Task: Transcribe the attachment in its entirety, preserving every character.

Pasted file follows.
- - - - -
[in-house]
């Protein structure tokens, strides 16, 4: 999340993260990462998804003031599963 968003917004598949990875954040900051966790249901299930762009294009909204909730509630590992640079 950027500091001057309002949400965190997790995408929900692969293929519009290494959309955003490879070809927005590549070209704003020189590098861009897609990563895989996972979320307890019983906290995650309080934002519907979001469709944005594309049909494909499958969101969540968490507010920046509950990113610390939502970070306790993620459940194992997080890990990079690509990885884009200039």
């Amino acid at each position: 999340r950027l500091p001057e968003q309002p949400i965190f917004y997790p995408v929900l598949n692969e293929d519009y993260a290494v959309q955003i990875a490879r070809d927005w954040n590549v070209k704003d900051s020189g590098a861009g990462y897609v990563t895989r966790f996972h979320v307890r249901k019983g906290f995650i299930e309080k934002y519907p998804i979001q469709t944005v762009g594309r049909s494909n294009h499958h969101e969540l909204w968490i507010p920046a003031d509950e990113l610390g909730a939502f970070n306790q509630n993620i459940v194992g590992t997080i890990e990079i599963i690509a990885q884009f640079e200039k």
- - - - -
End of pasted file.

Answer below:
[in-house]
């Protein structure tokens, strides 16, 4: 999340993260990462998804003031599963 968003917004598949990875954040900051966790249901299930762009294009909204909730509630590992640079 950027500091001057309002949400965190997790995408929900692969293929519009290494959309955003490879070809927005590549070209704003020189590098861009897609990563895989996972979320307890019983906290995650309080934002519907979001469709944005594309049909494909499958969101969540968490507010920046509950990113610390939502970070306790993620459940194992997080890990990079690509990885884009200039």
């Amino acid at each position: 999340r950027l500091p001057e968003q309002p949400i965190f917004y997790p995408v929900l598949n692969e293929d519009y993260a290494v959309q955003i990875a490879r070809d927005w954040n590549v070209k704003d900051s020189g590098a861009g990462y897609v990563t895989r966790f996972h979320v307890r249901k019983g906290f995650i299930e309080k934002y519907p998804i979001q469709t944005v762009g594309r049909s494909n294009h499958h969101e969540l909204w968490i507010p920046a003031d509950e990113l610390g909730a939502f970070n306790q509630n993620i459940v194992g590992t997080i890990e990079i599963i690509a990885q884009f640079e200039k």